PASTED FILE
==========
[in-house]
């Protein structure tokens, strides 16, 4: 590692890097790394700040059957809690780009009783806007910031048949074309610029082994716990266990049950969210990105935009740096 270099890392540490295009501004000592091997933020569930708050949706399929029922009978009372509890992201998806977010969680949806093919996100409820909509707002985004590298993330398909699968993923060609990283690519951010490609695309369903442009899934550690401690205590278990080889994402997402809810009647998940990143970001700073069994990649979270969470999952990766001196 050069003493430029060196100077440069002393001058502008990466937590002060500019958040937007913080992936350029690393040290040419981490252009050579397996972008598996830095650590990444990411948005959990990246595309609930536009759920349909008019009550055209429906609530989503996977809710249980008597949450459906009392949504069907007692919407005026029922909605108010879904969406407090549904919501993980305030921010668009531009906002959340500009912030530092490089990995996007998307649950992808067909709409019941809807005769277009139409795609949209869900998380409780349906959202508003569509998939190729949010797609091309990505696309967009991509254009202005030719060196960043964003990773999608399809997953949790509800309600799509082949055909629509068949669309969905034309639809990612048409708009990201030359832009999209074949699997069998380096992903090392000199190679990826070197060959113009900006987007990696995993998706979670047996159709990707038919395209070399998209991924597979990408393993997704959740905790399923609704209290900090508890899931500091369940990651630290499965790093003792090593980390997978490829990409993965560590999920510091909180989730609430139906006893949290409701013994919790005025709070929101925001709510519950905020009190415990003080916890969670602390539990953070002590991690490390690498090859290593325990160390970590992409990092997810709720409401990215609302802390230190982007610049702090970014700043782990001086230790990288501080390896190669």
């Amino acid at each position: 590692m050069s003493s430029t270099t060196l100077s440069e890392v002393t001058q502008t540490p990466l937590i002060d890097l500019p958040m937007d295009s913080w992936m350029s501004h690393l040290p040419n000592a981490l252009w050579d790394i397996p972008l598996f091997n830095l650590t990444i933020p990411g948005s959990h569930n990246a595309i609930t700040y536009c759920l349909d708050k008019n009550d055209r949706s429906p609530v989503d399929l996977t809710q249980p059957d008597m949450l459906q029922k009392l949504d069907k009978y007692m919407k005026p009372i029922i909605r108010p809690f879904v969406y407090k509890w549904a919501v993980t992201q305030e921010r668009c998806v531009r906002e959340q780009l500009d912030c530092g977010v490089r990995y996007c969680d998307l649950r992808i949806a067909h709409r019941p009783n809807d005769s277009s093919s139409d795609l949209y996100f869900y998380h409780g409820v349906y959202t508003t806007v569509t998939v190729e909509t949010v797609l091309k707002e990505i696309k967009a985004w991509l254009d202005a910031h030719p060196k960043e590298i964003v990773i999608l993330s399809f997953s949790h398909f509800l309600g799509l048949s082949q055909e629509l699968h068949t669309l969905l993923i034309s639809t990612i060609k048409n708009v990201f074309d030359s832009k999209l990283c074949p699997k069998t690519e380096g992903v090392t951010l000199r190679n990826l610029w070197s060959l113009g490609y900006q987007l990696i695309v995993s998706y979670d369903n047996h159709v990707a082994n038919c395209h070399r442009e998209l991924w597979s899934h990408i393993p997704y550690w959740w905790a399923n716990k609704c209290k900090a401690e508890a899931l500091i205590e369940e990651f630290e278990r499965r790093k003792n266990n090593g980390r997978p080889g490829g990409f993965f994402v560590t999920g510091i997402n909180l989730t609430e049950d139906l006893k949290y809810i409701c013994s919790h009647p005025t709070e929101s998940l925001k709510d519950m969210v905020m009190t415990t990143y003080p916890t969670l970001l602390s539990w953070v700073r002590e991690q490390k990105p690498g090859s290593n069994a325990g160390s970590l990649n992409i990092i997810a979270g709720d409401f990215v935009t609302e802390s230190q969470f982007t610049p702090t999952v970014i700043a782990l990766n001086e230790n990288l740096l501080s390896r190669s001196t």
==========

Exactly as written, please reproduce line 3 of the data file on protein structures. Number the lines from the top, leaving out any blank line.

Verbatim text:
């Amino acid at each position: 590692m050069s003493s430029t270099t060196l100077s440069e890392v002393t001058q502008t540490p990466l937590i002060d890097l500019p958040m937007d295009s913080w992936m350029s501004h690393l040290p040419n000592a981490l252009w050579d790394i397996p972008l598996f091997n830095l650590t990444i933020p990411g948005s959990h569930n990246a595309i609930t700040y536009c759920l349909d708050k008019n009550d055209r949706s429906p609530v989503d399929l996977t809710q249980p059957d008597m949450l459906q029922k009392l949504d069907k009978y007692m919407k005026p009372i029922i909605r108010p809690f879904v969406y407090k509890w549904a919501v993980t992201q305030e921010r668009c998806v531009r906002e959340q780009l500009d912030c530092g977010v490089r990995y996007c969680d998307l649950r992808i949806a067909h709409r019941p009783n809807d005769s277009s093919s139409d795609l949209y996100f869900y998380h409780g409820v349906y959202t508003t806007v569509t998939v190729e909509t949010v797609l091309k707002e990505i696309k967009a985004w991509l254009d202005a910031h030719p060196k960043e590298i964003v990773i999608l993330s399809f997953s949790h398909f509800l309600g799509l048949s082949q055909e629509l699968h068949t669309l969905l993923i034309s639809t990612i060609k048409n708009v990201f074309d030359s832009k999209l990283c074949p699997k069998t690519e380096g992903v090392t951010l000199r190679n990826l610029w070197s060959l113009g490609y900006q987007l990696i695309v995993s998706y979670d369903n047996h159709v990707a082994n038919c395209h070399r442009e998209l991924w597979s899934h990408i393993p997704y550690w959740w905790a399923n716990k609704c209290k900090a401690e508890a899931l500091i205590e369940e990651f630290e278990r499965r790093k003792n266990n090593g980390r997978p080889g490829g990409f993965f994402v560590t999920g510091i997402n909180l989730t609430e049950d139906l006893k949290y809810i409701c013994s919790h009647p005025t709070e929101s998940l925001k709510d519950m969210v905020m009190t415990t990143y003080p916890t969670l970001l602390s539990w953070v700073r002590e991690q490390k990105p690498g090859s290593n069994a325990g160390s970590l990649n992409i990092i997810a979270g709720d409401f990215v935009t609302e802390s230190q969470f982007t610049p702090t999952v970014i700043a782990l990766n001086e230790n990288l740096l501080s390896r190669s001196t």